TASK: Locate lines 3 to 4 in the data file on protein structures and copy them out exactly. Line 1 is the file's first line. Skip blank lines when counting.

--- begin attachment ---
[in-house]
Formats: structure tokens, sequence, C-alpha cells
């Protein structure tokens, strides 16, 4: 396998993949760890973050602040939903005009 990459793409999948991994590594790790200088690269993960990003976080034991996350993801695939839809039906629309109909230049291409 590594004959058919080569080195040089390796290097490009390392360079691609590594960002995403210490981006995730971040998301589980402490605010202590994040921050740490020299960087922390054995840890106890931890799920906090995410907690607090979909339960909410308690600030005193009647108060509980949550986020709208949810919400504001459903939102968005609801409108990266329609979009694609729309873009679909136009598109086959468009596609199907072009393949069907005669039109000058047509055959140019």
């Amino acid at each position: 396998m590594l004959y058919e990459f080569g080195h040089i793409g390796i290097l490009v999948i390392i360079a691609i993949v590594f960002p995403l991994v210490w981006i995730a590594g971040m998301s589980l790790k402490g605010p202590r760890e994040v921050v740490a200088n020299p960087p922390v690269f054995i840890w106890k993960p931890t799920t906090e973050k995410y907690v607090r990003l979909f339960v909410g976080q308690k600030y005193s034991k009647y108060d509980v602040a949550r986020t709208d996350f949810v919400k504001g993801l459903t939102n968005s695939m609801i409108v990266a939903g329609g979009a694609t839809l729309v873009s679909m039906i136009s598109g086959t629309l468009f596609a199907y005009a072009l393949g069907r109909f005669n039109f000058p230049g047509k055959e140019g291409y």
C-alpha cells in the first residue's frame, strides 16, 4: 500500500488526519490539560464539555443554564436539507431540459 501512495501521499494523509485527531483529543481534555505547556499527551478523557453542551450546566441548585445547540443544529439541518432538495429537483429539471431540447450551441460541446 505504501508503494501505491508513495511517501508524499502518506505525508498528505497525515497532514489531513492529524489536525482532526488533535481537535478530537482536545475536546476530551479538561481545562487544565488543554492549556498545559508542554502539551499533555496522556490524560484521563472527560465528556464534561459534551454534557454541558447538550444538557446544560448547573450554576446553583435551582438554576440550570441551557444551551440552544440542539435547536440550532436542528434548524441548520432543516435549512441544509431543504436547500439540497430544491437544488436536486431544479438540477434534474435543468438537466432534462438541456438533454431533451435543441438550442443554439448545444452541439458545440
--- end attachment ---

């Protein structure tokens, strides 16, 4: 396998993949760890973050602040939903005009 990459793409999948991994590594790790200088690269993960990003976080034991996350993801695939839809039906629309109909230049291409 590594004959058919080569080195040089390796290097490009390392360079691609590594960002995403210490981006995730971040998301589980402490605010202590994040921050740490020299960087922390054995840890106890931890799920906090995410907690607090979909339960909410308690600030005193009647108060509980949550986020709208949810919400504001459903939102968005609801409108990266329609979009694609729309873009679909136009598109086959468009596609199907072009393949069907005669039109000058047509055959140019």
């Amino acid at each position: 396998m590594l004959y058919e990459f080569g080195h040089i793409g390796i290097l490009v999948i390392i360079a691609i993949v590594f960002p995403l991994v210490w981006i995730a590594g971040m998301s589980l790790k402490g605010p202590r760890e994040v921050v740490a200088n020299p960087p922390v690269f054995i840890w106890k993960p931890t799920t906090e973050k995410y907690v607090r990003l979909f339960v909410g976080q308690k600030y005193s034991k009647y108060d509980v602040a949550r986020t709208d996350f949810v919400k504001g993801l459903t939102n968005s695939m609801i409108v990266a939903g329609g979009a694609t839809l729309v873009s679909m039906i136009s598109g086959t629309l468009f596609a199907y005009a072009l393949g069907r109909f005669n039109f000058p230049g047509k055959e140019g291409y």